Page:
Objective: To assess factors related to recorded vaccine uptake, which may confound the evaluation of vaccine impact.
Methods: Analysis of documented vaccination histories of children under 5 years and demographic and socio-economic characteristics collected by a demographic surveillance system in Karonga District, Malawi. Associations between deviations from the standard vaccination schedule and characteristics that are likely to be associated with increased mortality were determined by multivariate logistic regression.
Results: Approximately 78% of children aged 6-23 months had a vaccination document, declining to <50% by 5 years of age. Living closer to an under-5 clinic, having a better educated father, and both parents being alive were associated with having a vaccination document. For a small percentage of children, vaccination records were incomplete and/or faulty. Vaccination uptake was high overall, but delayed among children living further from the nearest under-5 clinic or from poorer socio-economic backgrounds. Approximately 9% of children had received their last dose of DPT with or after measles vaccine. These children were from relatively less educated parents, and were more likely to have been born outside the health services.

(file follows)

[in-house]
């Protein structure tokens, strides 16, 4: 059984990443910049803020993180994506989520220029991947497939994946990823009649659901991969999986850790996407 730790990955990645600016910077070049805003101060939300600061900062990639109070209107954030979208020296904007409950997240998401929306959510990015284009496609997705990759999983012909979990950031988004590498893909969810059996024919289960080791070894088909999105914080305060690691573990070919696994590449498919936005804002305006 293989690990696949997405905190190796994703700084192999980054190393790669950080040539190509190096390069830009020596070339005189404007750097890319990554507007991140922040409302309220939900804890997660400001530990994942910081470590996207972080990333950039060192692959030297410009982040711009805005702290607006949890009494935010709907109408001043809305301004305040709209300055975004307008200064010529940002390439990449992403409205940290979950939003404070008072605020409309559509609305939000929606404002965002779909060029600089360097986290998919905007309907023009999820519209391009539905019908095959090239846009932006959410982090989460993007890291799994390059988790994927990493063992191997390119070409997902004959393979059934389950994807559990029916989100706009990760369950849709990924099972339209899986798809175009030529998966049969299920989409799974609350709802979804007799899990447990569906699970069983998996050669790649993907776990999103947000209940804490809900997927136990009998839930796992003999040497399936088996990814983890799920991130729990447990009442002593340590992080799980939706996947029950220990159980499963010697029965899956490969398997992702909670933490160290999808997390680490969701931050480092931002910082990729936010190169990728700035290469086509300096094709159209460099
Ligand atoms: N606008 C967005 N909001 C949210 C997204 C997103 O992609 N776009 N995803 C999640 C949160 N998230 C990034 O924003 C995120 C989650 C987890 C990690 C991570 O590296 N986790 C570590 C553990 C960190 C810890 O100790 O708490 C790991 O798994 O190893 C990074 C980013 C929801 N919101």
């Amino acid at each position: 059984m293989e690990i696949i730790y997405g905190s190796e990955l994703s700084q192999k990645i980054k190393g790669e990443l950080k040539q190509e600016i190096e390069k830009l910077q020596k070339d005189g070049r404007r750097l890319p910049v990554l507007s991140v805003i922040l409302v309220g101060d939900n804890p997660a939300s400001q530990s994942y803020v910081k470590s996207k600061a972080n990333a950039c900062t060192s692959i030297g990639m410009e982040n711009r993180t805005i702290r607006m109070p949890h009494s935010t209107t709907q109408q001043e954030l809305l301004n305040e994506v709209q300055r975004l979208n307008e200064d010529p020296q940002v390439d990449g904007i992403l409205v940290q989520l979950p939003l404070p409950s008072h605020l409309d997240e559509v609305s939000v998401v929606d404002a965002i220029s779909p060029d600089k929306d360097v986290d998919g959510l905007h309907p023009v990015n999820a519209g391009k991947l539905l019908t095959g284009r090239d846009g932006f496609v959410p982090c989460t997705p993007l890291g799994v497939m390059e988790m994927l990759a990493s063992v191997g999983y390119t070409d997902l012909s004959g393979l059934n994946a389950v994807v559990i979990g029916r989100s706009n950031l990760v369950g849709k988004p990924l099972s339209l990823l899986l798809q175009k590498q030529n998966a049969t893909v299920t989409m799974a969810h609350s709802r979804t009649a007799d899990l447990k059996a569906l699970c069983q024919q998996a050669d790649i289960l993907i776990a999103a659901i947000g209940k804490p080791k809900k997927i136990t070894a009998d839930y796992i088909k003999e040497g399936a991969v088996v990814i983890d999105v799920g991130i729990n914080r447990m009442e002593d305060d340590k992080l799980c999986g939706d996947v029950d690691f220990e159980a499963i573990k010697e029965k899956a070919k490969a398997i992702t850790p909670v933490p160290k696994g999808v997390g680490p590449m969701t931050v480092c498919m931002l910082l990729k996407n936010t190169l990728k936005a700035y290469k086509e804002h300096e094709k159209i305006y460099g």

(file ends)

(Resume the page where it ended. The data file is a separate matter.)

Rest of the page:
Conclusions: Though overall coverage in this community was high and variation in coverage according to child or parental characteristics small, there was strong evidence of more timely coverage among children from better socio-economic conditions and among those who lived closer to health facilities. These factors are likely to be strong confounders in the association of vaccinations with mortality, and may offer an alternative explanation for the non-specific mortality impact of vaccines described by other studies.